Give Hints and Suggestions Not Answers

Continuing the theme of helping children become independent problem solvers, give hints and suggestions not outright answers.

A few examples:

  • When your first graders asks, “mommy, how do you spell elephant?” Avoid spelling it for them. Give hints and suggestions for how they can spell it. You might offer to help them learn to look it up in the dictionary. If your school encourages inventive spelling (and I hope they do through second grade), you might say, “listen to the word and try to figure out what sounds you hear, those are the letters to write down,” and then slowly, stretch out and clearly enunciate, “el-e-phant.” Here you are teaching them ways, not just to spell elephant, but also how to figure out future words.
  • When your fourth grader asks you for the answer to a long multiplication problem, you might offer to do the first step, or you might offer to work through another similar problem to teach them the steps, and then stay with them while they work through their own. You might offer to read aloud the pages of their textbook that cover how to solve these problems.

The idea is to give them enough to get back on track. You are supporting the problem solving process without doing the actual work for them. You are also hoping to provide them strategies for the next go around.

Ask Them How They Want to Be Helped

Whether your four-year-old is working on a hard puzzle, or your fourth grader is struggling through math homework, when they ask for your help, start by asking them how they would like to be helped. If you swoop in and give them your brand of helping, you may be doing too much, which discourages independent problem solving or frustrating the system.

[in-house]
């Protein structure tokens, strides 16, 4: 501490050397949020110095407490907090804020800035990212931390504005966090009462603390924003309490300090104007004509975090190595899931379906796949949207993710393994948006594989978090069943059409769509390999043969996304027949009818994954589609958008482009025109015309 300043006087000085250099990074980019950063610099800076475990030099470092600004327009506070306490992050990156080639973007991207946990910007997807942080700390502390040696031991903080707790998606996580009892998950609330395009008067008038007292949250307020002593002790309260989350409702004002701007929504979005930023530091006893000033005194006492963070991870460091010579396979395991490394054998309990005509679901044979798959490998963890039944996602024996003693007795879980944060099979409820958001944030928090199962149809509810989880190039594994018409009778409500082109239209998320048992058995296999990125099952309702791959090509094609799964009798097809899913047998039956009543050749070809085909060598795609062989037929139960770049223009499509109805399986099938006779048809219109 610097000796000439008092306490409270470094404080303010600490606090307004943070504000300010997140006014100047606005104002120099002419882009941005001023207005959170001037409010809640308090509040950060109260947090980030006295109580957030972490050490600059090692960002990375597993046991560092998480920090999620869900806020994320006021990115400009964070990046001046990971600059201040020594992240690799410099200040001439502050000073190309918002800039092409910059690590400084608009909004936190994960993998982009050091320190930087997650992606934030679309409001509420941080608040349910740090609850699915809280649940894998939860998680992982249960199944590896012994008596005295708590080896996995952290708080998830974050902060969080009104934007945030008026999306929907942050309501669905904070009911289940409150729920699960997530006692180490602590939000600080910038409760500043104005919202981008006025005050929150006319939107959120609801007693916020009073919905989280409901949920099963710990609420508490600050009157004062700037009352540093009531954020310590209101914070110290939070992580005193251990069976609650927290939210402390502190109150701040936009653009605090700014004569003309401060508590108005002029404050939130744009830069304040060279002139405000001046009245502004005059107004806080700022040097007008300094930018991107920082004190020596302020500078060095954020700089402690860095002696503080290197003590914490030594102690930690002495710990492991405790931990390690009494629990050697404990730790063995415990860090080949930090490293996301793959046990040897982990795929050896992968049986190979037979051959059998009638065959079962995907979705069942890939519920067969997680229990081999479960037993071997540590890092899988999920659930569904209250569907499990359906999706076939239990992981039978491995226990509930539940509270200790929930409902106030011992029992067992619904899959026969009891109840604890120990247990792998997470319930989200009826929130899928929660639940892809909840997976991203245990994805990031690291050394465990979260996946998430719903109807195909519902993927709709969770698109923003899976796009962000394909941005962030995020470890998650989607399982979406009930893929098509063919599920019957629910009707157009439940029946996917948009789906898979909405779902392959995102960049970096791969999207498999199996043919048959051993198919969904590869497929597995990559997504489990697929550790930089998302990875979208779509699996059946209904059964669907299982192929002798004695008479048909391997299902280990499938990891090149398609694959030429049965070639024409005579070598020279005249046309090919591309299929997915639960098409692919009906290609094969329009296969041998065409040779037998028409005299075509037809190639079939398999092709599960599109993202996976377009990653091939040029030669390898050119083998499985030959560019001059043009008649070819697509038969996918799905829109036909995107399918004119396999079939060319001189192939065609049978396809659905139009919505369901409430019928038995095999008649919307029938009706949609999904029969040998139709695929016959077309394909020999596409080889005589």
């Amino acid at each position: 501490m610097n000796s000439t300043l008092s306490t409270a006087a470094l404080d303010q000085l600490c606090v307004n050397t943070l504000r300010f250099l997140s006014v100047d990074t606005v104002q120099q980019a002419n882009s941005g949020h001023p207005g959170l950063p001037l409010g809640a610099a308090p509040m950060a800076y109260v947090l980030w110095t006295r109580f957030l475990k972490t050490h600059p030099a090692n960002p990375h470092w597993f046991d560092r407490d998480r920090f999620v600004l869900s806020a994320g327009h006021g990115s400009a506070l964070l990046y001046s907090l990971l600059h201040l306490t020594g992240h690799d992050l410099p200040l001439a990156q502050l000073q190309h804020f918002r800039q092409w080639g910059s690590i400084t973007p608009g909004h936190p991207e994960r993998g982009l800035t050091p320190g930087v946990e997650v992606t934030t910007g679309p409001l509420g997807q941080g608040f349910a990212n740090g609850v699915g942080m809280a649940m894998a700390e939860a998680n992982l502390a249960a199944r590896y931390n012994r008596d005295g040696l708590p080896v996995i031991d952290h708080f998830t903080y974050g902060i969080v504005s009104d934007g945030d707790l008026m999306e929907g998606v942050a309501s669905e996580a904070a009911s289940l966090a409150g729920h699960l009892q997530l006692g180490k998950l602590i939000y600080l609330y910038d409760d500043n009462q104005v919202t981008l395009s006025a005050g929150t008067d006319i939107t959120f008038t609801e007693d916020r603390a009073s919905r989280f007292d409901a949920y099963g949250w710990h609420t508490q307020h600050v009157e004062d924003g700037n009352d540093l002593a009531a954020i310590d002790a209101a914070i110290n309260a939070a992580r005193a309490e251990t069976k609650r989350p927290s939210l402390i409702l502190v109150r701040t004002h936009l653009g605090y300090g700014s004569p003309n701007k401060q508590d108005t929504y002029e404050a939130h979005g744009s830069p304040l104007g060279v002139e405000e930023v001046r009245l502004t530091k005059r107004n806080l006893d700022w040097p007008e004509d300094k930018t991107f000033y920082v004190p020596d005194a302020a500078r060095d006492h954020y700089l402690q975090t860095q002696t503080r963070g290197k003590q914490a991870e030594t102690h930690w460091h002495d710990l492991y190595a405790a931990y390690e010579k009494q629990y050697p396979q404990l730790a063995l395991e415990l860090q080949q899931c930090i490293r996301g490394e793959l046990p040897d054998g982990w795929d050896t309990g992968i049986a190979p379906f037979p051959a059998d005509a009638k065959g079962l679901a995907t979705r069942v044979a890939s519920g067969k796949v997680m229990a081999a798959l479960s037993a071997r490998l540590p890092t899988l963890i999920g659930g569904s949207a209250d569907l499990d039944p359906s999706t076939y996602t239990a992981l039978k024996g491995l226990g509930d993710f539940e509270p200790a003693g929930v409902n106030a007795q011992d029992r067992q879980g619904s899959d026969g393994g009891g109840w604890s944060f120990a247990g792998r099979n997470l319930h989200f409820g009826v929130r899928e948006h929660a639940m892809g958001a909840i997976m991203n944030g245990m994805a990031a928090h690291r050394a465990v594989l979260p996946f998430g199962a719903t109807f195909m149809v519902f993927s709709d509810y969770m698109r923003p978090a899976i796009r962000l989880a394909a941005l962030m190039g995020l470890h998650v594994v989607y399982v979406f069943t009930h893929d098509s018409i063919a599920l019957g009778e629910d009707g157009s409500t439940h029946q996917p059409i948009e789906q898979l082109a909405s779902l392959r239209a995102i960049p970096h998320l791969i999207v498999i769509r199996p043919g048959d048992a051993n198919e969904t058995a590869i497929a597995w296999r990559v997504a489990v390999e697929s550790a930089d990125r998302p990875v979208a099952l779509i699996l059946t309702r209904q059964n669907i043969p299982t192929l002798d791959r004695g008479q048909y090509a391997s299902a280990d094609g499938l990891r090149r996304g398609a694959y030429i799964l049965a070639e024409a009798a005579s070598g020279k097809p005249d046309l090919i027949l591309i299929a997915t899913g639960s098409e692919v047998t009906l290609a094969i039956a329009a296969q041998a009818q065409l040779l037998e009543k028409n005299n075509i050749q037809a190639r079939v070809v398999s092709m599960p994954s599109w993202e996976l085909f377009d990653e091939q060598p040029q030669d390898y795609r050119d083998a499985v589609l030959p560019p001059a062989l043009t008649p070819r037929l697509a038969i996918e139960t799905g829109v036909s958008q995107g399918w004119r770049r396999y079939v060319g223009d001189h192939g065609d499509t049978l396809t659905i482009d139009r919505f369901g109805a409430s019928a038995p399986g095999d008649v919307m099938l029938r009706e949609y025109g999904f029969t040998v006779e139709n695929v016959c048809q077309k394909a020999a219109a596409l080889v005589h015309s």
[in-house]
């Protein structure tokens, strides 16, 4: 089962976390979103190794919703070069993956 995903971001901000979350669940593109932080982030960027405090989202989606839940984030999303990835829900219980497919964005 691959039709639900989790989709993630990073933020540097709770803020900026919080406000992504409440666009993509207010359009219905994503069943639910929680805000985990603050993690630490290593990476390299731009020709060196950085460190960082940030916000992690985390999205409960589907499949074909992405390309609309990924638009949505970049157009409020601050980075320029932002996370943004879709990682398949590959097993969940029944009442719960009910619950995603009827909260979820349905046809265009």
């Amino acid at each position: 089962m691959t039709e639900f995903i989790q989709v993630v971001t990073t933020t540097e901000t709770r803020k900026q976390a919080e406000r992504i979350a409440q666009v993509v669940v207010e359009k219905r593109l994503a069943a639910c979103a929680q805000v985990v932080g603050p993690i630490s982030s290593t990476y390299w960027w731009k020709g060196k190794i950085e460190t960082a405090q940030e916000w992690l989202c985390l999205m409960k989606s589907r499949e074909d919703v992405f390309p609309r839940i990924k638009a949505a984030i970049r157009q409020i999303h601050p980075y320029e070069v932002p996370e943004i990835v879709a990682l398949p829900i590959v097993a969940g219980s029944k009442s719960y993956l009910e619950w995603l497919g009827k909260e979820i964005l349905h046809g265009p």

I learned this the hard way. When my older daughter was learning to read, she asked me to please just give her the word when she got stuck. I explained that, if I just gave her the word, she wouldn’t learn how to best sound out words on her own. Her valid point back was that when she was reading and had to stop to sound out words, she would lose the storyline and be confused going forward. She also said she was getting plenty of practice sounding out new words at school, thank you very much. So, I started just giving her the words when she was stuck. This lasted a few months as she was gaining skills at school and then it tapered off.

When my younger daughter was learning to read, and she would get stuck on a word, I just gave it to her. We went on like this for the first several months. One day after I gave her a word, she stopped and said, “please stop doing that! If you keep giving me the words when I am stuck, I will never learn how to read them myself.” She was right, I was slowing her progress and should have asked her how she wanted to be helped.

Soon after they are old enough to ask for help, they are likely old enough to explain how they would like to be helped.